Like a little crustacean warrior, the long-lived mantis shrimp can go about its daily activities hunting for prey using their small but powerful arms. These creatures evolved a special type of weapon that can withstand a surprising amount of force.
Research conducted by engineers at the University of California, Riverside and Purdue University gave these experts an idea of how to come up with armors and helmets tough enough to withstand strong forces.
"The mantis shrimp is able to repeatedly pummel the shells of prey using a hammer-like appendage that can withstand rapid-fire blows by neutralizing certain frequencies of "shear waves," the researchers say.
Chitin, the same substance found in many other crustacean shells and exoskeletons, comprises the composite material that makes up the club. It has a helicoidal structure similar to that of a spiral staircase which is designed to hold strong against high-velocity blows. It filters out certain frequencies of waves which can be damaging.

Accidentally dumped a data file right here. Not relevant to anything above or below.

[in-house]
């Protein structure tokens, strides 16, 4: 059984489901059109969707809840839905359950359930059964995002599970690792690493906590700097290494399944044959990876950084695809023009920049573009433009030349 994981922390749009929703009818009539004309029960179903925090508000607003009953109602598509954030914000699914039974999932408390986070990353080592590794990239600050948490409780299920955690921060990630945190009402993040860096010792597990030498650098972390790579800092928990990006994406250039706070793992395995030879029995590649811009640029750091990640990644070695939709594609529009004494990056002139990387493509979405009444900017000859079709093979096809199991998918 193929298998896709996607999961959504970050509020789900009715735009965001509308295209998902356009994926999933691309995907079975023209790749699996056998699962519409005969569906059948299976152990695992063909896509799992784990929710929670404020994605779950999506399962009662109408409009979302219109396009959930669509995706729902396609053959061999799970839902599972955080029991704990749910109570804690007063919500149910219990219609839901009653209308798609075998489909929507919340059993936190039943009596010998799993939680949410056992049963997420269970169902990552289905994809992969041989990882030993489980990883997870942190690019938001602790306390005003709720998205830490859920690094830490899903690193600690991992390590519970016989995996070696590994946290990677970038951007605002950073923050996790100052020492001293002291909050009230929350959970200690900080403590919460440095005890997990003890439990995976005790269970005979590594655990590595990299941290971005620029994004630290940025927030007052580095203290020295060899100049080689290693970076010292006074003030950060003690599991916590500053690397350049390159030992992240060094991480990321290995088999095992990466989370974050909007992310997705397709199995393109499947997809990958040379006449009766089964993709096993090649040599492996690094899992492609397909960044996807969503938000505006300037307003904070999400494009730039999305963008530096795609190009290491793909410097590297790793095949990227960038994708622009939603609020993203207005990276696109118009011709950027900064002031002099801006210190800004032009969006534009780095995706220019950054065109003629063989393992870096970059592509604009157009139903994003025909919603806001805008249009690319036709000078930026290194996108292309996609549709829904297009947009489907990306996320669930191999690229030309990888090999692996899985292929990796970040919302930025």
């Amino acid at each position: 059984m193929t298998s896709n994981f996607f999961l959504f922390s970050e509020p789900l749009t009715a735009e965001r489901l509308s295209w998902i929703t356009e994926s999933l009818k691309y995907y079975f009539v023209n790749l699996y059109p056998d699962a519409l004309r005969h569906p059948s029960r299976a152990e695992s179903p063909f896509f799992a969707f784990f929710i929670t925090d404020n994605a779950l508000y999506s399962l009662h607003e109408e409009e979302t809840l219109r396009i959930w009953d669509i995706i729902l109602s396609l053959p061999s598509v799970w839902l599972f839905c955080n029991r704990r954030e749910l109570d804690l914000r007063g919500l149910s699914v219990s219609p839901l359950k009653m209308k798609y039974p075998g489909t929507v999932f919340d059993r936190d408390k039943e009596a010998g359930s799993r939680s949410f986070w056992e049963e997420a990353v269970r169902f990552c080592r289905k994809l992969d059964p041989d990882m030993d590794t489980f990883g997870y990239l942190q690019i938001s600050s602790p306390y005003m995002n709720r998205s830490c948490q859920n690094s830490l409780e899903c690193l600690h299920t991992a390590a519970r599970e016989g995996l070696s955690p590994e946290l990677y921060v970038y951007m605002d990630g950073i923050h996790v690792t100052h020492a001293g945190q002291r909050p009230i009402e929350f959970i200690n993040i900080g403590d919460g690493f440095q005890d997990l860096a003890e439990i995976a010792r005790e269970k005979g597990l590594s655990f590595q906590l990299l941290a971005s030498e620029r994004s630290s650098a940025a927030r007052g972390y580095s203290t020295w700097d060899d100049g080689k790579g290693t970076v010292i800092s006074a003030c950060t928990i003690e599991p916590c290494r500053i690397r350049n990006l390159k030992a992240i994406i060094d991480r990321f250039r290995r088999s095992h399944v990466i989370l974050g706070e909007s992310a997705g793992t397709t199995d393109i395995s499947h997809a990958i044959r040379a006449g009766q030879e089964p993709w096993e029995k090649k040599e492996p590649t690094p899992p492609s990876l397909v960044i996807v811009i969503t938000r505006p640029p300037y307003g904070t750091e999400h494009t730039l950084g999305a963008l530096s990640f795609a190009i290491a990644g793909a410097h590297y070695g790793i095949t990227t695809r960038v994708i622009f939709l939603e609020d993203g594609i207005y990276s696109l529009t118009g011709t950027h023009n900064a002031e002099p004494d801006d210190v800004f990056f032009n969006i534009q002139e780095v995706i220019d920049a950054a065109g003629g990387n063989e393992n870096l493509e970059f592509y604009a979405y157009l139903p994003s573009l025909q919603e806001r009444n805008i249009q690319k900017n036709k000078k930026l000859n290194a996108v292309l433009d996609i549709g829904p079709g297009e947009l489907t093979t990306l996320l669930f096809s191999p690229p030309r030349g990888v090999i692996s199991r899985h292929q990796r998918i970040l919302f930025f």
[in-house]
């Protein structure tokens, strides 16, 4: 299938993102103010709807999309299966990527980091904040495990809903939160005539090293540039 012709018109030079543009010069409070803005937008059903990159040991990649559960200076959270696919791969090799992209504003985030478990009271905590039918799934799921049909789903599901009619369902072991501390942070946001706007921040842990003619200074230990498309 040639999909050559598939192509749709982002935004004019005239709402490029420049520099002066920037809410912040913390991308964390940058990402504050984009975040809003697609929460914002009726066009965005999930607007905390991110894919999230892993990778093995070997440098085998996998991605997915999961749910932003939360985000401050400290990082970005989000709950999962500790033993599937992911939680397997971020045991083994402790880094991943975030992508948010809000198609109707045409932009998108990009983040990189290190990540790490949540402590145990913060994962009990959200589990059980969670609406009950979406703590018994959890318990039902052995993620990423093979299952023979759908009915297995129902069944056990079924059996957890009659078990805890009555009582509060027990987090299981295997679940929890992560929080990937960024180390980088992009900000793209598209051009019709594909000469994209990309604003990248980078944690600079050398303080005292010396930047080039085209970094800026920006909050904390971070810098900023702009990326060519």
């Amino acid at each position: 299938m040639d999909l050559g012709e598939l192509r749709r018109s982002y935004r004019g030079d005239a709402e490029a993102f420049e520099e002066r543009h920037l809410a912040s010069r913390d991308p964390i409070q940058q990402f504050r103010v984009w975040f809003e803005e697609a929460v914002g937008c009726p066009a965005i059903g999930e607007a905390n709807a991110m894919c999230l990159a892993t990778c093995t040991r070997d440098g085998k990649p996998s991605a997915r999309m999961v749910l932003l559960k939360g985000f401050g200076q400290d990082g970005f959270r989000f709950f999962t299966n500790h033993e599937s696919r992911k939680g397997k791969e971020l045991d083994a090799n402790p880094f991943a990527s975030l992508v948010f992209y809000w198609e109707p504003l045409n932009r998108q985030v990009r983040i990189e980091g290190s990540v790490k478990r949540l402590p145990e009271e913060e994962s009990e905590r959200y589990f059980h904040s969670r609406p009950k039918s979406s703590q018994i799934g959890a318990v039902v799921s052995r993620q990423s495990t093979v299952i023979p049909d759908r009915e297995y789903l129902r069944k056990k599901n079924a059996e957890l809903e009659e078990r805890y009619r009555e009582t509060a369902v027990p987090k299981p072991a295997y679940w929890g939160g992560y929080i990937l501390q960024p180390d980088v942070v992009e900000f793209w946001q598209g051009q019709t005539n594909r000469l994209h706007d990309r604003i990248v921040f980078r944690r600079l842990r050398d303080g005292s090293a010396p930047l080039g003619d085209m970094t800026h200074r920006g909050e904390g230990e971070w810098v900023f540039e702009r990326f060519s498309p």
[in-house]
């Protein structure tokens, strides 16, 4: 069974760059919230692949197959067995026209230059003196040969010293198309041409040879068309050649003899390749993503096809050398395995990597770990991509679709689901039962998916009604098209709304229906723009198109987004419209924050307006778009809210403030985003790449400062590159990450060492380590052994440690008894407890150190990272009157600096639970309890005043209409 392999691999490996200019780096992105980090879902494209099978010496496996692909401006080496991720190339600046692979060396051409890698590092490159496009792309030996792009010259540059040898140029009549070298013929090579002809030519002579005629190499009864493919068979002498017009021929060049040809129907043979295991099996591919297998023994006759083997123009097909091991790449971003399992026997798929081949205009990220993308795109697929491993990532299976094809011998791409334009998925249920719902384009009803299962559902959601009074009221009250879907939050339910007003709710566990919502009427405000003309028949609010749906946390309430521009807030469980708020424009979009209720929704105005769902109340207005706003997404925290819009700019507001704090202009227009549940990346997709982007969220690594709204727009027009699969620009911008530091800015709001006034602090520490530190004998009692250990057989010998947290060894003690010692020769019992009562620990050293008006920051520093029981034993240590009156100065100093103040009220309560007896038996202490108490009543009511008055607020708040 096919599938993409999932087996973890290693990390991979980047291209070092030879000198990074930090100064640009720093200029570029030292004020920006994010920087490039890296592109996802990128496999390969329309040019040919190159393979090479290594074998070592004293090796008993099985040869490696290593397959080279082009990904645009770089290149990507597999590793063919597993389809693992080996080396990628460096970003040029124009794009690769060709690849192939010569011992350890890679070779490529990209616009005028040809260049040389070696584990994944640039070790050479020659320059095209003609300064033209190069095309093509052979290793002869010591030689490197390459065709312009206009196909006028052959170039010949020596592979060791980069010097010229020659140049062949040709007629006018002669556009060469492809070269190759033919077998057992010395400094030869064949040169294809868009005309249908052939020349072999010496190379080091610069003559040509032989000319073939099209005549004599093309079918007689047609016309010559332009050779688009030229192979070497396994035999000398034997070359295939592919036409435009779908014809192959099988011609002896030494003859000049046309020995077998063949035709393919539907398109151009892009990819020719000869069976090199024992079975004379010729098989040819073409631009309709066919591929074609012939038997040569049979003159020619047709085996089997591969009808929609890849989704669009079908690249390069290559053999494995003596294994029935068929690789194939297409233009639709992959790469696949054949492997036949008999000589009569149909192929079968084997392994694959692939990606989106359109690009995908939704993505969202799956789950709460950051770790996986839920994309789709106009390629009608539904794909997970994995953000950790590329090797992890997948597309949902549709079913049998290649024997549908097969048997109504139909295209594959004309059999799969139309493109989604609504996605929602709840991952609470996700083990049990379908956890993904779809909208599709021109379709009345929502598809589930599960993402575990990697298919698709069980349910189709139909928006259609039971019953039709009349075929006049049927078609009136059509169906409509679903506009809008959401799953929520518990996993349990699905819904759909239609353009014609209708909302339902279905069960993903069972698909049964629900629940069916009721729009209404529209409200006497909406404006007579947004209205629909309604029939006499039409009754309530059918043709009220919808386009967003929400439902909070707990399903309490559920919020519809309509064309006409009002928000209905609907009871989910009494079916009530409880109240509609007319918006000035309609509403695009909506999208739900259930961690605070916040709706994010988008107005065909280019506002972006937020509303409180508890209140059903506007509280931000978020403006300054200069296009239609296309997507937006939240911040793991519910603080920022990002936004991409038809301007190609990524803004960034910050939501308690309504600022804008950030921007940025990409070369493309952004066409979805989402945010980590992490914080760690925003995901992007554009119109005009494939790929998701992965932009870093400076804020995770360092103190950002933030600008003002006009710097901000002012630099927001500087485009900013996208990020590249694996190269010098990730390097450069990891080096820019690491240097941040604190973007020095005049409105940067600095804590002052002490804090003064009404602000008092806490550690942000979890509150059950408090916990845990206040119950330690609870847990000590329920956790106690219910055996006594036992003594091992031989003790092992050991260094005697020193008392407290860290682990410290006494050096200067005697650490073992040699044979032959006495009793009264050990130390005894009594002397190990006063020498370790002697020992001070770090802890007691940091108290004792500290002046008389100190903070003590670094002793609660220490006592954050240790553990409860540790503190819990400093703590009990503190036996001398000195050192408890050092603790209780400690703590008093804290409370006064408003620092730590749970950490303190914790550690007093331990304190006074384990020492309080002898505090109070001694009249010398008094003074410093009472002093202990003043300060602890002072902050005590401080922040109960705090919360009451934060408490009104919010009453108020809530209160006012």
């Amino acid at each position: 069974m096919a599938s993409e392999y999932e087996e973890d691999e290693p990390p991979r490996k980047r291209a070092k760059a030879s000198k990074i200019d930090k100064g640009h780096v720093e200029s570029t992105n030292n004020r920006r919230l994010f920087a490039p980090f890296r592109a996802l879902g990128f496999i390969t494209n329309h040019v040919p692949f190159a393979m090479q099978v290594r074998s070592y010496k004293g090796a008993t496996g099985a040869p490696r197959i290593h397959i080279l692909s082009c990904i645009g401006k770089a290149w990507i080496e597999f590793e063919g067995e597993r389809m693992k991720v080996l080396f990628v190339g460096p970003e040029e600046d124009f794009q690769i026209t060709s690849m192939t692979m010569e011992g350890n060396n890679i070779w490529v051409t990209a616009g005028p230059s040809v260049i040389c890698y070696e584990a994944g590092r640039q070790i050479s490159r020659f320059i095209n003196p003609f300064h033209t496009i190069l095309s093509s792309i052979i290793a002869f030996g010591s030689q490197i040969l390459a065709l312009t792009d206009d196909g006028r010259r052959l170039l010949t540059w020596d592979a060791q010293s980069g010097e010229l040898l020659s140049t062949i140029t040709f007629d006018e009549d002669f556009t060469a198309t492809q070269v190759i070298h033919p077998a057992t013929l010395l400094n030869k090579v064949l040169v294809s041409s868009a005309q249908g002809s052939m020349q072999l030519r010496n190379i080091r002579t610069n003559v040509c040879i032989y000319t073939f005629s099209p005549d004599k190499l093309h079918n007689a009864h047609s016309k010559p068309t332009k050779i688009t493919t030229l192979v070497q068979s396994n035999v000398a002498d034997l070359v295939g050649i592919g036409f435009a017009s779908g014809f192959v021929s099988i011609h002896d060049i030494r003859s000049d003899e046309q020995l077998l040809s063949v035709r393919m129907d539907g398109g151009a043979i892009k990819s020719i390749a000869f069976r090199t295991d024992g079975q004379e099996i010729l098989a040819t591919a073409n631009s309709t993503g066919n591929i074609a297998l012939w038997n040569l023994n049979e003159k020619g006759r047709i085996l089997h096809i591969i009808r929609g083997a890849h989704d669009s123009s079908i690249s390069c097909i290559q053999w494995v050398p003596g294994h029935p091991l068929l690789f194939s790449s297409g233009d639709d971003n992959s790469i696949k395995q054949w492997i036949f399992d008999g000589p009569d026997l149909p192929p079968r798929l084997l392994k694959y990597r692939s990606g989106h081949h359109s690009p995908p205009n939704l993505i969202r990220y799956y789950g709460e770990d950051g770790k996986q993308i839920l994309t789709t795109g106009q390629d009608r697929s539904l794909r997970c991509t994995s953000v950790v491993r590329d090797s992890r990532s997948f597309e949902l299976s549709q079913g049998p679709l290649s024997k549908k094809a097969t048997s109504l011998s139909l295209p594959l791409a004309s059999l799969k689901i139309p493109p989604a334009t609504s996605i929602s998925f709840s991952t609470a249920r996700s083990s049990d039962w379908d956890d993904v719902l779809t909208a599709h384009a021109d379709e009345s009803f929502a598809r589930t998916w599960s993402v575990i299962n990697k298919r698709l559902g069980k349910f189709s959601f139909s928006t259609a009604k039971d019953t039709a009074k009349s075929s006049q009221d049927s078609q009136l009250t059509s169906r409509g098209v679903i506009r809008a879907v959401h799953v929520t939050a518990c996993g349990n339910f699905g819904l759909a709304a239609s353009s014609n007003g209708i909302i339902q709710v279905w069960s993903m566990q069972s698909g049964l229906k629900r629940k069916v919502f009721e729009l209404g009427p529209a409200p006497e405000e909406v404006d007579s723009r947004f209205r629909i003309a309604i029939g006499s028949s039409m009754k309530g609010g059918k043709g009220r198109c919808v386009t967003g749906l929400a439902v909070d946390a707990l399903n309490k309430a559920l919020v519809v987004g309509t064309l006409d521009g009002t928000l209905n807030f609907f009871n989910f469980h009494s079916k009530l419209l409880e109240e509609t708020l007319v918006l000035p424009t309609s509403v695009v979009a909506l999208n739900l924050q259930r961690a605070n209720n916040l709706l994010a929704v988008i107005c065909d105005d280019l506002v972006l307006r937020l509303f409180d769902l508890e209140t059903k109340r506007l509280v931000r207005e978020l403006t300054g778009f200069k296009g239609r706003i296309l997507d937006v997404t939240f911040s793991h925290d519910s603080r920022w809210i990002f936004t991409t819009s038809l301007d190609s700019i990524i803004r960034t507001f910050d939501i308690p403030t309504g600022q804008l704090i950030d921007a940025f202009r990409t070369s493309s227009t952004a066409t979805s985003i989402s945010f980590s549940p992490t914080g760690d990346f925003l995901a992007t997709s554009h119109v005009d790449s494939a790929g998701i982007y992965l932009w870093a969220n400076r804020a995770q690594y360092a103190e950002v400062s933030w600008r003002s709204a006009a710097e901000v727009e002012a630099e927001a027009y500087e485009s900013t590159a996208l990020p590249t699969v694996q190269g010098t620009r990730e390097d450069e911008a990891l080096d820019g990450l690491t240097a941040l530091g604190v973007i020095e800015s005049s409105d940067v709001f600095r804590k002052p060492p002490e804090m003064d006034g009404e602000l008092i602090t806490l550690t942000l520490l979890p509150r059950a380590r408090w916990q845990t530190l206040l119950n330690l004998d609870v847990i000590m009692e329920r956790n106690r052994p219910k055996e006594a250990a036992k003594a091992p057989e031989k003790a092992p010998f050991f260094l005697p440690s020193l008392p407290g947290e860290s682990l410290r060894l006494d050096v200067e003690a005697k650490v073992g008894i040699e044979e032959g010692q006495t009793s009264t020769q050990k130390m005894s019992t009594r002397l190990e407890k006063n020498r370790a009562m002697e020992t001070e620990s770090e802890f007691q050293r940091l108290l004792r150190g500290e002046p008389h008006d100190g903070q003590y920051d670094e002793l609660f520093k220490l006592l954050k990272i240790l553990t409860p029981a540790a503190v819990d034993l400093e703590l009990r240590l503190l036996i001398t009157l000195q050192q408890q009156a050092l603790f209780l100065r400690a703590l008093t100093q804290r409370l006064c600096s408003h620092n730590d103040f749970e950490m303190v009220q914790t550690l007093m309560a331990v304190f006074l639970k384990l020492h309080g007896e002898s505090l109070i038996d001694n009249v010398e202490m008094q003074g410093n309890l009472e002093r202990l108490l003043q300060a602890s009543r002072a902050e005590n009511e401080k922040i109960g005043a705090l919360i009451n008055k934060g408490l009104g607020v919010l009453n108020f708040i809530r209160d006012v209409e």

Engineers are conducting an ongoing study to develop new types of composite materials that could serve the same purpose. The same filtering principles, for example, could be used for aerospace and automotive frames and even body armor and helmets.
The researchers patterned the structure to the same mathematical equations used to study materials in solid-state physics and photonics, showing the structure possesses "bandgaps" that filter out the damaging effects of shear waves travelling at the speed of sound. Findings were recorded in an online journal in May and will appear in print in Acta Biomaterialia. Nicolás Guarín-Zapata, a doctoral student at Purdue, is the paper's head author. Guarín-Zapata wrote the findings with co-authors Juan Gomez who is a researcher from the Civil Engineering Department, Universidad EAFIT, Medellín, Colombia and doctoral student Nick Yaraghi from UC Riverside, David Kisailus - Professor in Energy Innovation at UC Riverside and Pablo Zavattieri who is a University Faculty Scholar at Purdue and an associate professor in the Lyles School of Civil Engineering.
Zavattien calls it amazing, how the smasher mantis shrimp hits many times a day. The 'dactyl club' can reach an acceleration of 10,00 Gs - one causing impacts in the same way a 22-caliber bullet can.
An ongoing concept, the research will include efforts to create synthetic materials with filtering properties. "This is a novel concept. It implies that we can make composite materials able to filter certain stress waves that would otherwise damage the material," adds Kisailus.
The research is funded by the National Science Foundation and the US Air Force Office of Scientific Research.